Dubai launches its first medical clinic for taxi drivers
With nearly 4,000 vehicles, working 24 hours a day, seven days a week, drivers in the UAE are working in an increased competitive market, with longer hours and an increased tourist market, affecting their long-term physical and mental wellbeing.
With this in mind, the Dubai Taxi Corporation (DTC) at the Road and Transport Authority (RTA) has launched, at its headquarters in Muhaisna, a medical clinic in cooperation with Life Line Co. It has become the first government clinic, which is now fully supportive of drivers in the Emirate, and will provide medical advice and preventive medical care to drivers, adopting high healthcare standards.
To ensure exceptional customer service and provide a strong, positive staff morale, Dr Yousef Mohammed Al Ali, CEO of Dubai Taxi Corporation has said, “This newly opened clinic is part of DTC’s strategy to broaden the scope of its services on offer to cab drivers and meet their needs. It also adds to the series of achievements made by the DTC towards enhancing the happiness and job satisfaction of its employees including drivers.”
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Delivering quality and excellence throughout its operations, “the clinic is fitted with all necessary resources to serve the medical and healthcare needs of all drivers including x-ray machines and a diagnostic laboratory. It has a team of medical professionals specialised in general medicine (GPs) as well as specialists in orthopaedics, ophthalmology, pulmonary & cardiac diseases, hypertension, diabetes, obesity, and venereal diseases. It has a dedicated ward for critical conditions for lifting them in a fully equipped ambulance to the nearest hospital,” explained Al Ali.
“The Clinic has a hotline with the Dubai Health Authority to keep up-to-date with the developments of precautionary health measures. The Clinic opens daily from Saturday to Thursday, from 7 am to 11 pm, and on Fridays from 8 am to 8 pm. A plan is in place to open an affiliated pharmacy so that cabbies can easily obtain their prescribed medicines,” concluded the CEO of Dubai Taxi Corporation.
Advances in health "must ensure self-sovereign identity"
The UK government has announced that from September onwards COVID-19 vaccine passports will be necessary to gain entry into places with large crowds, such as nightclubs.
This has reignited the debate between those who believe having proof of vaccinations will enable people to gather in public places and travel safely, and those who view the digital certificates as an attack on personal freedom.
The arguments have increased in intensity since the recent announcement to drop COVID-19 restrictions in England, in a move to reopen the economy that has attracted fierce criticism both domestically and overseas.
Cross-party ministers are set to defy the government’s latest plans to introduce vaccine passports over civil liberties concerns. A number of MPs have already signed the Big Brother Watch declaration against “Covid status certification to deny individuals access to general services, businesses or jobs” in recent months.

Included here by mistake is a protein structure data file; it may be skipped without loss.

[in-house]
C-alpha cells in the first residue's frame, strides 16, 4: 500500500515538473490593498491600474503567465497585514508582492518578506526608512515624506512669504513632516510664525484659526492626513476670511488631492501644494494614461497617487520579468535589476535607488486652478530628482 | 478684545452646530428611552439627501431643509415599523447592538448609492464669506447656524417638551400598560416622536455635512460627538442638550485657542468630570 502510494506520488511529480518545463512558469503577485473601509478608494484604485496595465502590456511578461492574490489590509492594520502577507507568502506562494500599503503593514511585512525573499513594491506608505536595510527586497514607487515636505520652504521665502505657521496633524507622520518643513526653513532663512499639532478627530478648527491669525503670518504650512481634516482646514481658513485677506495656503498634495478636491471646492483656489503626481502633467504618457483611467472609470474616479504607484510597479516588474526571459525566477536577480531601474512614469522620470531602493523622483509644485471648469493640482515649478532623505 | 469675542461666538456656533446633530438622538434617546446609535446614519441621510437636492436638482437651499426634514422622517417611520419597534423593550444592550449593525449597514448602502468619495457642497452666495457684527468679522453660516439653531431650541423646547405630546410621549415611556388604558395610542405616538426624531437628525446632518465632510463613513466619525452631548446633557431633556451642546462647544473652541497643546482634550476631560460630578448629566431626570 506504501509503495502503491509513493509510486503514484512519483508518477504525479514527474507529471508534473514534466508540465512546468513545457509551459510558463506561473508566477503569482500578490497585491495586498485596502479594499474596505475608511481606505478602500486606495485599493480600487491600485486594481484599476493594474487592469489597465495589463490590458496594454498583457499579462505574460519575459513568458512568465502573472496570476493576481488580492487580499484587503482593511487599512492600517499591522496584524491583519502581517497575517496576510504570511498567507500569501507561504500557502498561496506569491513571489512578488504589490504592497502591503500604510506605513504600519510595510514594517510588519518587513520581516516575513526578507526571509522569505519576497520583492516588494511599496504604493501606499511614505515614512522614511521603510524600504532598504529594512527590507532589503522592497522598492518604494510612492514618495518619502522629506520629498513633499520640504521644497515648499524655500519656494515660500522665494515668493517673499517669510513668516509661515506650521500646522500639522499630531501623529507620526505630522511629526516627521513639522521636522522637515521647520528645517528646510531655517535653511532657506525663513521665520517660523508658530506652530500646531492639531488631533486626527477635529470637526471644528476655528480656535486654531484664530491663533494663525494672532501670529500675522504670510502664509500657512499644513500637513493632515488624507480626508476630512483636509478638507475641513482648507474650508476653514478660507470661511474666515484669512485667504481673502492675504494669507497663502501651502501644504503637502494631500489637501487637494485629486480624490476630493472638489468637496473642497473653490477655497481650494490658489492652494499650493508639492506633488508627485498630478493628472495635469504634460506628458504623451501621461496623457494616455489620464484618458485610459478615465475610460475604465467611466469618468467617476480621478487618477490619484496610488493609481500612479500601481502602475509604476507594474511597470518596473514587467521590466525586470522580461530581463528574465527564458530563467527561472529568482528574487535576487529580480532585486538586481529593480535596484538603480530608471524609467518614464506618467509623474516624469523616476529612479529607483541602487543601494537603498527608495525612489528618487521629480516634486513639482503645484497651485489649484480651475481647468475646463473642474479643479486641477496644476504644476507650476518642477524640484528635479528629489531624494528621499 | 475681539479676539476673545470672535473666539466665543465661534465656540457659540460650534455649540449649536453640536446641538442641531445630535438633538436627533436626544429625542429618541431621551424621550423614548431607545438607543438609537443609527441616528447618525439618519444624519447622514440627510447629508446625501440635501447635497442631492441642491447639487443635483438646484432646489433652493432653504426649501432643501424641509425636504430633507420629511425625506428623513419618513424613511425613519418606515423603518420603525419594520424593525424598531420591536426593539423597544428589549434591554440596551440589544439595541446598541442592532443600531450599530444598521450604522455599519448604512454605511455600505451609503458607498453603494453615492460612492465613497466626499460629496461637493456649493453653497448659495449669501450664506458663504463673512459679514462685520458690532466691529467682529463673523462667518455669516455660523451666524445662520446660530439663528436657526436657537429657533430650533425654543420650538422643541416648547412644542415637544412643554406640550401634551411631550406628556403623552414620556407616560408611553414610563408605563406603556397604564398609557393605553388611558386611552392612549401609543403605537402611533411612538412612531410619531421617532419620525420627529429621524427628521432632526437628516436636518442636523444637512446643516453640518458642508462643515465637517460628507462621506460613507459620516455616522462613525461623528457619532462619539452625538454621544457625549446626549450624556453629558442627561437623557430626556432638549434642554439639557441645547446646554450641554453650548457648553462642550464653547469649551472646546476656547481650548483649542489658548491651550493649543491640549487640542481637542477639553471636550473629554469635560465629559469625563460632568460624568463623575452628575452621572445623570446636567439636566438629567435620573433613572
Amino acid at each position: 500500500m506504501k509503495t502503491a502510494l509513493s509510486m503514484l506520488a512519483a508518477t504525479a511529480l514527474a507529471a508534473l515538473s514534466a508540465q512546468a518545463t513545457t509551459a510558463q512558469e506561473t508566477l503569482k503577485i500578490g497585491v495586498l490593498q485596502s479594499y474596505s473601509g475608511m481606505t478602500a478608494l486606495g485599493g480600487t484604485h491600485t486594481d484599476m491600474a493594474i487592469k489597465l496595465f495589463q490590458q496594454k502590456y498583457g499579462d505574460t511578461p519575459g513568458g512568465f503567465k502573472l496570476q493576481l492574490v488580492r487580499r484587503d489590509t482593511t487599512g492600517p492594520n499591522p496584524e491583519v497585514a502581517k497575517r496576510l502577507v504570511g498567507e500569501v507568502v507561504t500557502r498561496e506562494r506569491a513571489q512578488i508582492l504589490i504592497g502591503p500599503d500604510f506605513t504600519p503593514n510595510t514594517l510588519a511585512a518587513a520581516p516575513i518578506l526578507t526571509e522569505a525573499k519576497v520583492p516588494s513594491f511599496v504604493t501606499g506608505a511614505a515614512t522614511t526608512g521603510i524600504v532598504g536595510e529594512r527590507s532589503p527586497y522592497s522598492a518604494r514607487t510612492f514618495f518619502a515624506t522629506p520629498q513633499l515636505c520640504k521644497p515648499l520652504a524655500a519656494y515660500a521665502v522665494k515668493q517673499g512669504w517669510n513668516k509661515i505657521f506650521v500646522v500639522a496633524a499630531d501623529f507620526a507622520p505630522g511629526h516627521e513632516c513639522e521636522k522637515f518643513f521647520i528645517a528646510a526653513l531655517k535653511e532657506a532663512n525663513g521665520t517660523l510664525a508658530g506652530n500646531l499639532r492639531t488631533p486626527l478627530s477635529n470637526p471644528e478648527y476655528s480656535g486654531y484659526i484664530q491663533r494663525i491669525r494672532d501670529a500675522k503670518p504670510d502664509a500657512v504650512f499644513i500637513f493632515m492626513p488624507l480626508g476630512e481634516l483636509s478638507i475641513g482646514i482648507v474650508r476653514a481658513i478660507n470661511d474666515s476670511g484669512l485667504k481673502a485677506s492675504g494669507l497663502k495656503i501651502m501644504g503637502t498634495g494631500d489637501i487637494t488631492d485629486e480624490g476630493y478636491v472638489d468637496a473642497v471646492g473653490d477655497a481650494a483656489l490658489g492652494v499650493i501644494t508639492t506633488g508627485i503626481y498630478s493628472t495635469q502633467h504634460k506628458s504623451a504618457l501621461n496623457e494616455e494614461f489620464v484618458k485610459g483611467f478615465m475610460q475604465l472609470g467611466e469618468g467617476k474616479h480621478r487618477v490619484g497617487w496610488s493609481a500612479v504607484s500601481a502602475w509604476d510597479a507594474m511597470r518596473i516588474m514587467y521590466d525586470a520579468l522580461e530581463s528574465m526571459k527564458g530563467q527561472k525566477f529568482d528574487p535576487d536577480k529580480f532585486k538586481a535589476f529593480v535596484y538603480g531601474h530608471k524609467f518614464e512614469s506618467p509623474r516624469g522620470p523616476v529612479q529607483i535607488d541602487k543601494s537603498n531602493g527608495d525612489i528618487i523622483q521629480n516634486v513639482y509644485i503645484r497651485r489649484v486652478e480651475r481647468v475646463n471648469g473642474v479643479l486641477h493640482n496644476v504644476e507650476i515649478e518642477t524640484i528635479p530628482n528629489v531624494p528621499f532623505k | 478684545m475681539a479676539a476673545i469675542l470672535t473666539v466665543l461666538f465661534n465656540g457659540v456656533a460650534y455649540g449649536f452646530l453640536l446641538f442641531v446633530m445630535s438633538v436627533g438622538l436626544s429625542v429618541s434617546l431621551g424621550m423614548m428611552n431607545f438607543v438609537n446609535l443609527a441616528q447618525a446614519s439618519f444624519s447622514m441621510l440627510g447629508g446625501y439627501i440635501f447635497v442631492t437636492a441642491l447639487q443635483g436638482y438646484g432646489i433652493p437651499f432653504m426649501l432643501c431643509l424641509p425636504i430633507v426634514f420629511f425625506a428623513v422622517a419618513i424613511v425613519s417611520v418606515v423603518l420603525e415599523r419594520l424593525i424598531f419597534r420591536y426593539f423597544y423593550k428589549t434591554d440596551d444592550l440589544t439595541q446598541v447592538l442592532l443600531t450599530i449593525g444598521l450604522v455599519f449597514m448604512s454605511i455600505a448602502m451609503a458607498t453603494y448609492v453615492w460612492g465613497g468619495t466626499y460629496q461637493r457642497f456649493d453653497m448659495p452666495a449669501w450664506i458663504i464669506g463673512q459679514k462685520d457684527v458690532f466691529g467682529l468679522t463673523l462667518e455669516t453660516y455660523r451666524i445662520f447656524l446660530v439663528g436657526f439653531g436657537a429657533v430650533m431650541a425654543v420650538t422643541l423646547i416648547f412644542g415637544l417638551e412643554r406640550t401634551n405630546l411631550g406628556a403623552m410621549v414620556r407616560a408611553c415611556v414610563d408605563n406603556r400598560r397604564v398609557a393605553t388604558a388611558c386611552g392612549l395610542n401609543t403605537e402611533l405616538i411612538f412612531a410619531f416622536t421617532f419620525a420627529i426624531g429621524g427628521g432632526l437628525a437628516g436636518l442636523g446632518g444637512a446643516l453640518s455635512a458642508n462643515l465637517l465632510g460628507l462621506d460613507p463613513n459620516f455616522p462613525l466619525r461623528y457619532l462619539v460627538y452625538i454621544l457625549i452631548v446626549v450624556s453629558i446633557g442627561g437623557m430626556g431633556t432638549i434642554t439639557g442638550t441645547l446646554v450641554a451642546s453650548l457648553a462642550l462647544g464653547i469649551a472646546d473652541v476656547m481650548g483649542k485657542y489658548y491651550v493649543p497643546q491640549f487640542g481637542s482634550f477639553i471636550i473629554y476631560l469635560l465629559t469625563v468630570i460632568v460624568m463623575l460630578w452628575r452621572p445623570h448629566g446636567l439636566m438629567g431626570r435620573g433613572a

However Mark Shaw, CEO of Tento Applied Sciences, says the Big Brother Watch campaign is based on false assumptions. “Big Brother Watch puts forward a compelling argument based around civil liberties, but some of the assumptions they make are simply incorrect” he says.
“For example, the BBW campaign claims that all Covid passes are discriminatory, counterproductive and would lead to British citizens having to share personal health information with anyone in authority, from bouncers to bosses. However, there are already privacy-first digital wallets that give individuals the freedom to store and share anonymised medical documents, work credentials and other types of documentation quickly, simply, and securely.
“I wholeheartedly agree that individuals should not be required to share their own personal health information with unknown third parties or with anyone in authority who demands it" Shaw adds. "But I strongly disagree with the suggestion that ‘events and businesses are either safe to open for everyone, or no one’. It creates a false dichotomy that either everyone is safe, or nobody is safe. If employers or event organisers don’t take action to properly manage workplace or venue safety, then they risk curtailing the safety and freedom of movement for the majority."
The subject of personal health data is under scrutiny in the UK at the moment, following controversial plans for the NHS to share patient data with third parties. These have been put on hold following public criticism.
Meanwhile a new report has found that the majority of the British public is willing to embrace digital healthcare tools such as apps and digital therapies prescribed by a trusted healthcare professional.
Shaw adds: “The vital point to make is this: innovations in health technology must ensure self-sovereign identity. This means the data held about an individual is owned by the individual and stored on their device. And, in the case of medical data, that data can be delivered from healthcare professionals to the device in an encrypted format, and the user chooses how they share their information."